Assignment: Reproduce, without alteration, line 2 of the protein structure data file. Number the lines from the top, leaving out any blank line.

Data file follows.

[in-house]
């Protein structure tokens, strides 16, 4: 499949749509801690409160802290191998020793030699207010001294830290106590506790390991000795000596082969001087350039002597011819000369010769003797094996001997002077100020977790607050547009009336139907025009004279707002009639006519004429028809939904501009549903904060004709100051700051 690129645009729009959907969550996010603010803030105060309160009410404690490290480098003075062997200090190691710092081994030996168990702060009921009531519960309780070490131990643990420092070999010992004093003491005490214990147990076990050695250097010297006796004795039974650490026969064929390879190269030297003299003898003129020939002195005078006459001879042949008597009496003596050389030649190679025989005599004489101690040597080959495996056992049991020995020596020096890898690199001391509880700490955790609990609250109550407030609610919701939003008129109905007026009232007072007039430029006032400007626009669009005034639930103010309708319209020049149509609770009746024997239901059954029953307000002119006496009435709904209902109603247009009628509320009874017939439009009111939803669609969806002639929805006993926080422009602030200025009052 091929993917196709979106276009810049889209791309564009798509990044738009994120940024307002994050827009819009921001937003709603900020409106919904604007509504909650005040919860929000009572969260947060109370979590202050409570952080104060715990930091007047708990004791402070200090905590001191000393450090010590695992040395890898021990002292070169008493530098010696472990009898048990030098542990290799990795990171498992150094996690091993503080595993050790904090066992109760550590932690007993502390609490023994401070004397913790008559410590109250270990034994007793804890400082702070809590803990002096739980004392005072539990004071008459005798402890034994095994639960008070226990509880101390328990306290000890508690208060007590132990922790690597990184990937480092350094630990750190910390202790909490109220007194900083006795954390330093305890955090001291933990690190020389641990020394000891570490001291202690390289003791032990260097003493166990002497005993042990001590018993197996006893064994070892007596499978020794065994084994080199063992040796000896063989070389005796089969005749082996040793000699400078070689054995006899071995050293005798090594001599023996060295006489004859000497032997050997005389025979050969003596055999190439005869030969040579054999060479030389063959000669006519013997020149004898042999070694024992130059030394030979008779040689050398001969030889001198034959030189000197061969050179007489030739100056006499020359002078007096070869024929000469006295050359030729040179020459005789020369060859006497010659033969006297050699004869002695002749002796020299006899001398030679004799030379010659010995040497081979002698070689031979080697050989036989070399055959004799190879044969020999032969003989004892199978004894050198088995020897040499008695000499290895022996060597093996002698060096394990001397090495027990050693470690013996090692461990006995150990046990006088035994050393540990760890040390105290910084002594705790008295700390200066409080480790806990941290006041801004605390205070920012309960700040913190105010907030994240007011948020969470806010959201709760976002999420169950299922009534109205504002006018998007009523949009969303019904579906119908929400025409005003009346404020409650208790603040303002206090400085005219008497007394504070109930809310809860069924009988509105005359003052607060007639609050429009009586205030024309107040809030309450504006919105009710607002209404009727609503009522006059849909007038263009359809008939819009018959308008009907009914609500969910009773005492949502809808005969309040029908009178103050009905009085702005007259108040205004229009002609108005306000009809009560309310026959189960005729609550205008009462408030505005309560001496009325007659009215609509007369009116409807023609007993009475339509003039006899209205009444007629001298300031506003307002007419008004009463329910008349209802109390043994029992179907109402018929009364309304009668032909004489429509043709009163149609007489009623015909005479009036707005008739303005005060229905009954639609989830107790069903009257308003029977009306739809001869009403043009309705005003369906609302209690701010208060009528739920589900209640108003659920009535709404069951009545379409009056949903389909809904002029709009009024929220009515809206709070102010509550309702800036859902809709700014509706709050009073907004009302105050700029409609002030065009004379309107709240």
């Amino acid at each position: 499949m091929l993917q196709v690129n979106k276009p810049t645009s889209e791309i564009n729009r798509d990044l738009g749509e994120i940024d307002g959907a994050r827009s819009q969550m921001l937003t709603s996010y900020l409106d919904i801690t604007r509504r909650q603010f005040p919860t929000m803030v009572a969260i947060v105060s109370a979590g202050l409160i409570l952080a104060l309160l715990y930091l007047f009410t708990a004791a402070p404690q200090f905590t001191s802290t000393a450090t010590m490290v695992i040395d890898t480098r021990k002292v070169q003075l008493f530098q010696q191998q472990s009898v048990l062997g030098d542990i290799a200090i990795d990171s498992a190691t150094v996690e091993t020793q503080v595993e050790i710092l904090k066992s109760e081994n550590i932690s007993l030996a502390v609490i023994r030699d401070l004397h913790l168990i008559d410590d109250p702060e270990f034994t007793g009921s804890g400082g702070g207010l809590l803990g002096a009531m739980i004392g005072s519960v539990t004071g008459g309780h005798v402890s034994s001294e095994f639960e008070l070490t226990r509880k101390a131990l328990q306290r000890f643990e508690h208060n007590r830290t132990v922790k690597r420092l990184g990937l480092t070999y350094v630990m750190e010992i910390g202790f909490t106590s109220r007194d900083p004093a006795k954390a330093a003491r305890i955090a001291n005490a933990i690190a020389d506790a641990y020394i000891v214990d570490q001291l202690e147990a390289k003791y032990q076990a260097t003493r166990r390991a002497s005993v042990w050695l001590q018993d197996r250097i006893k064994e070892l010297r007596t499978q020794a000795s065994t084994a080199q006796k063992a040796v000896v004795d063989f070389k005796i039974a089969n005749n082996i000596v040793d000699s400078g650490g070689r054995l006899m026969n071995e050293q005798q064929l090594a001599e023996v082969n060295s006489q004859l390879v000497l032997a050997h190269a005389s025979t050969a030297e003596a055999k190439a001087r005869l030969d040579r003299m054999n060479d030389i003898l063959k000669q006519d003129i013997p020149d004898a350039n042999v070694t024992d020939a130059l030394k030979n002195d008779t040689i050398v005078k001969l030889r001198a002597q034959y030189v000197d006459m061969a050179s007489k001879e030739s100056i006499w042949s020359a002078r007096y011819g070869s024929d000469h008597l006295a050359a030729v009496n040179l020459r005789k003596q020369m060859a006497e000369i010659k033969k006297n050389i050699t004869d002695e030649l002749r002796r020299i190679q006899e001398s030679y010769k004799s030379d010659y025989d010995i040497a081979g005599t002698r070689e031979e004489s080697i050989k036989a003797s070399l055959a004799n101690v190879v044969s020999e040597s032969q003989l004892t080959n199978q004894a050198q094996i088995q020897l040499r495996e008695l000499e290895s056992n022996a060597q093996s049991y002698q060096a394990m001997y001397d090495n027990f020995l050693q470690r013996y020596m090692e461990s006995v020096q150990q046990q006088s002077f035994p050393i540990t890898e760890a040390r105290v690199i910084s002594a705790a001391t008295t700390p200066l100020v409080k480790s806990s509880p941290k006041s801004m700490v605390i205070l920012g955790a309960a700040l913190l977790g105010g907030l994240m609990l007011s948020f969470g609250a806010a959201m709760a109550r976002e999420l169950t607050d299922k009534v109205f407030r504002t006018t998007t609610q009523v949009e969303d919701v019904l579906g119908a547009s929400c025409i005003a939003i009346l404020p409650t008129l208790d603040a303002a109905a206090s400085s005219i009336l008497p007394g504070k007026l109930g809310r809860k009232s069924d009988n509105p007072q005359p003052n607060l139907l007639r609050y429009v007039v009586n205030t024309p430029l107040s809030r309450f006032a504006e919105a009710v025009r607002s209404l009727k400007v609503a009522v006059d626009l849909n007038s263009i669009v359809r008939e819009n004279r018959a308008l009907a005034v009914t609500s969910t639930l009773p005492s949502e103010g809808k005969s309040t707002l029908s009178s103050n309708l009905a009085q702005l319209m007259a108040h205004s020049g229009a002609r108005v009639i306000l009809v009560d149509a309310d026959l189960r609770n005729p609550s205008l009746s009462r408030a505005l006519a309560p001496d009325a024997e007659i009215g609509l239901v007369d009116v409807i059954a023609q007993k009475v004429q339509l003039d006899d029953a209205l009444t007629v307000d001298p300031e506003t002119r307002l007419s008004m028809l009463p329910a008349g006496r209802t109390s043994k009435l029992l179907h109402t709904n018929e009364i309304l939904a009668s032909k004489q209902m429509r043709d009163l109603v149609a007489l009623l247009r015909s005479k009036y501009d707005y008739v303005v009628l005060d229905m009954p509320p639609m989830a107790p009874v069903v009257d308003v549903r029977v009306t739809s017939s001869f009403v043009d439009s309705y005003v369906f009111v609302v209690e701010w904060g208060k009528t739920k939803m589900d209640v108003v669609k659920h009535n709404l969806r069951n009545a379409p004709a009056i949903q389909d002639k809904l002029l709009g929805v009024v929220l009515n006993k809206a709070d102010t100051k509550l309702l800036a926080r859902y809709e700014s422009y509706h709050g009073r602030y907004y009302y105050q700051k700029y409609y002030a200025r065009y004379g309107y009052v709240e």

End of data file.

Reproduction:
């Protein structure tokens, strides 16, 4: 499949749509801690409160802290191998020793030699207010001294830290106590506790390991000795000596082969001087350039002597011819000369010769003797094996001997002077100020977790607050547009009336139907025009004279707002009639006519004429028809939904501009549903904060004709100051700051 690129645009729009959907969550996010603010803030105060309160009410404690490290480098003075062997200090190691710092081994030996168990702060009921009531519960309780070490131990643990420092070999010992004093003491005490214990147990076990050695250097010297006796004795039974650490026969064929390879190269030297003299003898003129020939002195005078006459001879042949008597009496003596050389030649190679025989005599004489101690040597080959495996056992049991020995020596020096890898690199001391509880700490955790609990609250109550407030609610919701939003008129109905007026009232007072007039430029006032400007626009669009005034639930103010309708319209020049149509609770009746024997239901059954029953307000002119006496009435709904209902109603247009009628509320009874017939439009009111939803669609969806002639929805006993926080422009602030200025009052 091929993917196709979106276009810049889209791309564009798509990044738009994120940024307002994050827009819009921001937003709603900020409106919904604007509504909650005040919860929000009572969260947060109370979590202050409570952080104060715990930091007047708990004791402070200090905590001191000393450090010590695992040395890898021990002292070169008493530098010696472990009898048990030098542990290799990795990171498992150094996690091993503080595993050790904090066992109760550590932690007993502390609490023994401070004397913790008559410590109250270990034994007793804890400082702070809590803990002096739980004392005072539990004071008459005798402890034994095994639960008070226990509880101390328990306290000890508690208060007590132990922790690597990184990937480092350094630990750190910390202790909490109220007194900083006795954390330093305890955090001291933990690190020389641990020394000891570490001291202690390289003791032990260097003493166990002497005993042990001590018993197996006893064994070892007596499978020794065994084994080199063992040796000896063989070389005796089969005749082996040793000699400078070689054995006899071995050293005798090594001599023996060295006489004859000497032997050997005389025979050969003596055999190439005869030969040579054999060479030389063959000669006519013997020149004898042999070694024992130059030394030979008779040689050398001969030889001198034959030189000197061969050179007489030739100056006499020359002078007096070869024929000469006295050359030729040179020459005789020369060859006497010659033969006297050699004869002695002749002796020299006899001398030679004799030379010659010995040497081979002698070689031979080697050989036989070399055959004799190879044969020999032969003989004892199978004894050198088995020897040499008695000499290895022996060597093996002698060096394990001397090495027990050693470690013996090692461990006995150990046990006088035994050393540990760890040390105290910084002594705790008295700390200066409080480790806990941290006041801004605390205070920012309960700040913190105010907030994240007011948020969470806010959201709760976002999420169950299922009534109205504002006018998007009523949009969303019904579906119908929400025409005003009346404020409650208790603040303002206090400085005219008497007394504070109930809310809860069924009988509105005359003052607060007639609050429009009586205030024309107040809030309450504006919105009710607002209404009727609503009522006059849909007038263009359809008939819009018959308008009907009914609500969910009773005492949502809808005969309040029908009178103050009905009085702005007259108040205004229009002609108005306000009809009560309310026959189960005729609550205008009462408030505005309560001496009325007659009215609509007369009116409807023609007993009475339509003039006899209205009444007629001298300031506003307002007419008004009463329910008349209802109390043994029992179907109402018929009364309304009668032909004489429509043709009163149609007489009623015909005479009036707005008739303005005060229905009954639609989830107790069903009257308003029977009306739809001869009403043009309705005003369906609302209690701010208060009528739920589900209640108003659920009535709404069951009545379409009056949903389909809904002029709009009024929220009515809206709070102010509550309702800036859902809709700014509706709050009073907004009302105050700029409609002030065009004379309107709240």